Media Images of Islamophobia on Cable News Network (CNN) and Implications for International Relations

Media Images of Islamophobia on Cable News Network (CNN) and Implications for International Relations

Jeffrey Kurebwa (Bindura University of Science Education, Bindura, Zimbabwe) and Prosper Muchakabarwa (Bindura University of Science Education, Bindura, Zimbabwe)
Copyright: © 2019 |Pages: 17
DOI: 10.4018/IJCWT.2019010103

Abstract

This study focuses on media images of islamophobia as portrayed by Cable News Network (CNN) and its implications for international relations. The study employed qualitative methodology. Data was collected using key informant interviews, while documentary search was done using CNN current affairs videos. The study findings indicated that the media has the power to influence human perceptions towards stereotyping Islam as a terrorist organisation and conflating the Islamic religion and the Muslim culture with terrorism. The study also found out that islamophobia really has a relationship with how Muslims are represented in the media. The study recommends that media houses should have media ethics, laws and policies which force journalists to be more accountable and objective when reporting issues of religion, race and culture as a way of eliminating offensive communication and religious intolerance.
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2. Background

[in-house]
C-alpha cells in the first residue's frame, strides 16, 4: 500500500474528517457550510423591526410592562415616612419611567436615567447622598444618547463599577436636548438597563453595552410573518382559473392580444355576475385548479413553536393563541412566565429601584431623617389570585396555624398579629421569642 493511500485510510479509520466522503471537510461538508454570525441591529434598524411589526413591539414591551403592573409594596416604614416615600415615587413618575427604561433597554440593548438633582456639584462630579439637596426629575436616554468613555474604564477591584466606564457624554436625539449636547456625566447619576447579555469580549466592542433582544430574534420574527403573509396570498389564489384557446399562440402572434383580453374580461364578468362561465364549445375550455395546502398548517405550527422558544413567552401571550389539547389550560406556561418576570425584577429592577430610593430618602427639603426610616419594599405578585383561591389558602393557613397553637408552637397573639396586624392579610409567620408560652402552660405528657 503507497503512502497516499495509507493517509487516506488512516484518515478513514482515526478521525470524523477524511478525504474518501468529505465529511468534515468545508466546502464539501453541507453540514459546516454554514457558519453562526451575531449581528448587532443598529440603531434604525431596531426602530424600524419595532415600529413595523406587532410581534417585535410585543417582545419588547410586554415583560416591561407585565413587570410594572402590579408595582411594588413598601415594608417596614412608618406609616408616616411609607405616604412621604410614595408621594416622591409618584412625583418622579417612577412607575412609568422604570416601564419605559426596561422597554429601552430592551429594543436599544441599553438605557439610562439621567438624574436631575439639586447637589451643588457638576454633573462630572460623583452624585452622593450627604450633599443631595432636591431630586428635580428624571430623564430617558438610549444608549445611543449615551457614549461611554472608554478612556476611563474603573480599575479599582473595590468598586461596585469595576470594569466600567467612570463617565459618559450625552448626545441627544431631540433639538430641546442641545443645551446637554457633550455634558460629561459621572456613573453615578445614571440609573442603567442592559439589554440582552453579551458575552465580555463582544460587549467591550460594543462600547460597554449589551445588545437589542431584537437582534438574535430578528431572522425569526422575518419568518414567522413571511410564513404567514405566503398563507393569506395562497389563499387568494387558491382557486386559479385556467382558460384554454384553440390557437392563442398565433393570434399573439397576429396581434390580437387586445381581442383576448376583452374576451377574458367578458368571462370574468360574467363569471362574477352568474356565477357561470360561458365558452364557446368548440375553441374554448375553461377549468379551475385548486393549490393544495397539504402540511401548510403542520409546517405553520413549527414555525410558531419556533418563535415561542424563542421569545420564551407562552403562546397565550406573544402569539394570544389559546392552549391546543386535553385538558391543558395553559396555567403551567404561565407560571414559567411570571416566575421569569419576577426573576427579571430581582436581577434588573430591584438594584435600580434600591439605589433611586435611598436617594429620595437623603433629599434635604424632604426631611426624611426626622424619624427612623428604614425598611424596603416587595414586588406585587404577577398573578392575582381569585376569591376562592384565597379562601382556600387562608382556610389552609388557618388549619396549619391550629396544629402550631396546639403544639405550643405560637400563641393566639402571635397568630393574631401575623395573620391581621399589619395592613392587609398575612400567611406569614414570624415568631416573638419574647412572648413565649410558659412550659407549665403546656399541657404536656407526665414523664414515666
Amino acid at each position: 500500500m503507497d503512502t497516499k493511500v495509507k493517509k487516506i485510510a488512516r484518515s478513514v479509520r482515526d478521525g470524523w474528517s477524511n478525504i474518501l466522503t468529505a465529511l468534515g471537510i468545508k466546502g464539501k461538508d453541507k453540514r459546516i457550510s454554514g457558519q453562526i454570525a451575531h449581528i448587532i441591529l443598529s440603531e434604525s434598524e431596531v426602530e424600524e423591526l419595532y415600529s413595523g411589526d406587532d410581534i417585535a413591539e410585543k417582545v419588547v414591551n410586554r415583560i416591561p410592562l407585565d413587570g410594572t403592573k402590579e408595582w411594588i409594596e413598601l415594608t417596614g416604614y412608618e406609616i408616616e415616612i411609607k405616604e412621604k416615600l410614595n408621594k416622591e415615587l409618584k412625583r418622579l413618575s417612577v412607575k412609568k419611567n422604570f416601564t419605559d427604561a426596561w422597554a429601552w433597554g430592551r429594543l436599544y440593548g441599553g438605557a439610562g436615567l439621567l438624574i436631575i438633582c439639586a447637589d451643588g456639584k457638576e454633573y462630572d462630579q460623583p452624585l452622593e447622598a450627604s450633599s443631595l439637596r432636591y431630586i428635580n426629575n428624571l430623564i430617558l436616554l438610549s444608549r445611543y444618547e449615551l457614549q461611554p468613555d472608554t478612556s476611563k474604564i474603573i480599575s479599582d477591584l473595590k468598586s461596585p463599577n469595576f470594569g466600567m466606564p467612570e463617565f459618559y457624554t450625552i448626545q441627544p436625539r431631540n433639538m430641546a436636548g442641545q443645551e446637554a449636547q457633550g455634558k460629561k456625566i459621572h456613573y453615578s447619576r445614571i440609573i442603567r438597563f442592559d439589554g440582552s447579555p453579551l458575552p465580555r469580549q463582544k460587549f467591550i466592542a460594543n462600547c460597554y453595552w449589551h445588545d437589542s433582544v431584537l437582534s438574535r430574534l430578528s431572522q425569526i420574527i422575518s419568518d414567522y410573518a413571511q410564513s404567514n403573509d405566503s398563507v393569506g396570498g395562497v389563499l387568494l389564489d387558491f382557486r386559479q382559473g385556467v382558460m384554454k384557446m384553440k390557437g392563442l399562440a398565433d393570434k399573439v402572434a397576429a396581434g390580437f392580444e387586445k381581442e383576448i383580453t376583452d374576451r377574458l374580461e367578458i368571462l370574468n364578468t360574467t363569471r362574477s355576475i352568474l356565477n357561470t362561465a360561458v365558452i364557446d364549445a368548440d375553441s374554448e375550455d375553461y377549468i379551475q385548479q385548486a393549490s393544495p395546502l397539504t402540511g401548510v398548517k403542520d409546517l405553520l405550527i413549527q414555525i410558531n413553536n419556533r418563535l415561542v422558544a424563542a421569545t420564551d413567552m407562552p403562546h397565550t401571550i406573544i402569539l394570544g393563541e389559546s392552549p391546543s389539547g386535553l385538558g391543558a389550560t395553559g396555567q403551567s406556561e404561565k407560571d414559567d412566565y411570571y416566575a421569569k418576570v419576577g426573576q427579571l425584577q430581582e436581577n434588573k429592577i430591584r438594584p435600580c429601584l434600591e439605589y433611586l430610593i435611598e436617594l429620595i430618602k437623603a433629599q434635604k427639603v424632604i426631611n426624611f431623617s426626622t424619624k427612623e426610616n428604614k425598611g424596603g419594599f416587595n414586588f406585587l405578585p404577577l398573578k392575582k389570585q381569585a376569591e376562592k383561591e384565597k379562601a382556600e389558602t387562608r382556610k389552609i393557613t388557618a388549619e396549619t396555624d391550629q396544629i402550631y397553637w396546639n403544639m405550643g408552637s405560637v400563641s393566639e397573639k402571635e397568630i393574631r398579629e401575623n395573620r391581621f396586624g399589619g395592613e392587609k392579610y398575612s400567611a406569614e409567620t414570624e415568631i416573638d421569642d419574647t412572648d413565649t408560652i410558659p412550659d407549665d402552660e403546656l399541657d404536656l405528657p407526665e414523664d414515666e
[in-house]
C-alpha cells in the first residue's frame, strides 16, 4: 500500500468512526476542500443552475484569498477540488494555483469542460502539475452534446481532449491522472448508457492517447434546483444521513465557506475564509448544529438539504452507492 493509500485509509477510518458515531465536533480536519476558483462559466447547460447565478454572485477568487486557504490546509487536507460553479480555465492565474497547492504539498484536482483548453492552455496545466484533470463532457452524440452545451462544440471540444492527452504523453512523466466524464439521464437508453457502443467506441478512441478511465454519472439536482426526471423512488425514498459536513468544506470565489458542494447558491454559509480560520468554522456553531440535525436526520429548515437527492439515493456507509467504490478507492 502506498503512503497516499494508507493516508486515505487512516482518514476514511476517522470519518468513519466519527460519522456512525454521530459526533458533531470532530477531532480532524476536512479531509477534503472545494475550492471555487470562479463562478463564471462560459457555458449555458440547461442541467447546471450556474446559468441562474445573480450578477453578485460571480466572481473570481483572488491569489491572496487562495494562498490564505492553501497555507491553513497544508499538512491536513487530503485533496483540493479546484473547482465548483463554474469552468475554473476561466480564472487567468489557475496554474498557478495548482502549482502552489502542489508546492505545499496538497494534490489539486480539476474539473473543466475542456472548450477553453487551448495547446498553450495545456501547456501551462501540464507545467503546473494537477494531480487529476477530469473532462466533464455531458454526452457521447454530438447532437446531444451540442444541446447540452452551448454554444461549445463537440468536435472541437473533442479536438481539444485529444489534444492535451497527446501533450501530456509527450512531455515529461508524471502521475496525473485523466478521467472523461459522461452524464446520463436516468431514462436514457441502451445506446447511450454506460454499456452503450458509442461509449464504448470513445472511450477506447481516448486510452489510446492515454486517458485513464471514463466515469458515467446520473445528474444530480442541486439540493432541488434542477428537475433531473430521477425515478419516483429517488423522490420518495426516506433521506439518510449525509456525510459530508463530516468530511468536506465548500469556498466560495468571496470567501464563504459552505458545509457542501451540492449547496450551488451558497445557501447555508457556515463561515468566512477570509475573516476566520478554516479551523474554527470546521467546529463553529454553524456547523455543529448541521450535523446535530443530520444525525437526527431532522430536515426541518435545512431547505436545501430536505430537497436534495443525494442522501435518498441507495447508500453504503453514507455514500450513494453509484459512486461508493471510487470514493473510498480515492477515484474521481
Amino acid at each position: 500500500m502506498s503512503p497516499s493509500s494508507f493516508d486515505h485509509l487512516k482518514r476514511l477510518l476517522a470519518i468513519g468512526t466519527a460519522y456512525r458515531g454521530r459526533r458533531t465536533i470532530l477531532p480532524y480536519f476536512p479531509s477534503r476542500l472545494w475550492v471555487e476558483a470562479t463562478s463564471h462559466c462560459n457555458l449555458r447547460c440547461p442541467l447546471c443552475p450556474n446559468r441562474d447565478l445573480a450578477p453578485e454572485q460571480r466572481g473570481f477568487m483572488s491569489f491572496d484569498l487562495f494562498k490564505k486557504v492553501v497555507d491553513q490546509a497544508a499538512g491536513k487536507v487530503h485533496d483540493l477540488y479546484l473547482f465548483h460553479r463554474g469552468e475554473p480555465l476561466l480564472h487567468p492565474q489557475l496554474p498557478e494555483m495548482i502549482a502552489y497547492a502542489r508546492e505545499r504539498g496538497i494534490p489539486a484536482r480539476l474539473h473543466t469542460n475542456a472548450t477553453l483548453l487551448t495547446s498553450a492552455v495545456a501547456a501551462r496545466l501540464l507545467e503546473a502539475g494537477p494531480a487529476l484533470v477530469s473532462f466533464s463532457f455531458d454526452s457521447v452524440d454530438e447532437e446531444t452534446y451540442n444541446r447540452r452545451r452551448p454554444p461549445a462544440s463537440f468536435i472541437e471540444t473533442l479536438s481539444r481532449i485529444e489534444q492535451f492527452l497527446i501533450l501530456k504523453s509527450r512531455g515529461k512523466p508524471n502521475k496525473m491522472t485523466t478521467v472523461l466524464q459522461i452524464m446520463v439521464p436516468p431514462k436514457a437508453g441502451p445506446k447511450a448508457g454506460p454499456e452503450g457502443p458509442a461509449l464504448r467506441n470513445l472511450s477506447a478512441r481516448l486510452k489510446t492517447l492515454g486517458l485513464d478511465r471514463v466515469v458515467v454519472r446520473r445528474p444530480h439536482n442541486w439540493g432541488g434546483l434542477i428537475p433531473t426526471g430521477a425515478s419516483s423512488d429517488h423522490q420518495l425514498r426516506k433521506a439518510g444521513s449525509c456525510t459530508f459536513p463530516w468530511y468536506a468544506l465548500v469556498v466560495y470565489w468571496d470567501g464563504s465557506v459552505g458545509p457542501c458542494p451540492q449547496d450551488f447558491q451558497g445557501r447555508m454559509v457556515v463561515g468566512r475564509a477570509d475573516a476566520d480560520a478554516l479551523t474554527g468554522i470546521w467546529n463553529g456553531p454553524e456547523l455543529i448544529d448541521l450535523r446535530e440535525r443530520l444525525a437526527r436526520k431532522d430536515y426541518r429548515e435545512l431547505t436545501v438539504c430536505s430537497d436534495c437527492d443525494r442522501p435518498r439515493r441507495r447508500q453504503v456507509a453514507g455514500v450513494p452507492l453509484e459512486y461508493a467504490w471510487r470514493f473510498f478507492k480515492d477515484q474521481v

The Fifth Organisation of Islamic Cooperation (OIC) Observatory (2012, p. 3) noted that the Western media, including the social media, continued to play a key role in promoting and disseminating an anti-Muslim culture. Lack of objectivity and biased reporting combined with continuous focus on the issue of ‘Islamic extremism’ steadily consolidated negative stereotyping of Muslims. Anti-immigrant pressure groups, political and media commentators, and hardline Christian- Zionist religious leaders regularly use the media to employ hate speech aimed at Islamic religion and Muslims in general (Sayyid and Vakil, 2008). The result has been the growth of islamophobia, a widespread suspicion of mainstream Muslims and discrimination against Muslims based on their race or religion. This has led to hate speeches, crimes and other acts of violence. The American-led Global War on Terrorism endorsed in 2001 by former United States of America (USA) president George W. Bush led to an increase in islamophobia across the globe in the name of fighting terrorism. Islamophobia has been greatly connected to the international politics and specifically to the rising fear of terrorism, which some pro-western media outlets have linked to the Islamic religion. The USA witnessed an unprecedented rise in islamophobia since 2001 with Muslims falling victim to shootings, personal assaults, harassment, protests, airport searches and attacks on mosques. According to Kira, Lewandowski, Templin, Ramaswamy, Ozkan, and Mohanesh (2010) since the 9/11 attacks, increased racial and religious hatred and animosity has left Arabs, Middle Easterners, Muslims and those who bear stereotyped physical resemblance to these groups fearful of potential hatred and hostility from persons of other cultures.

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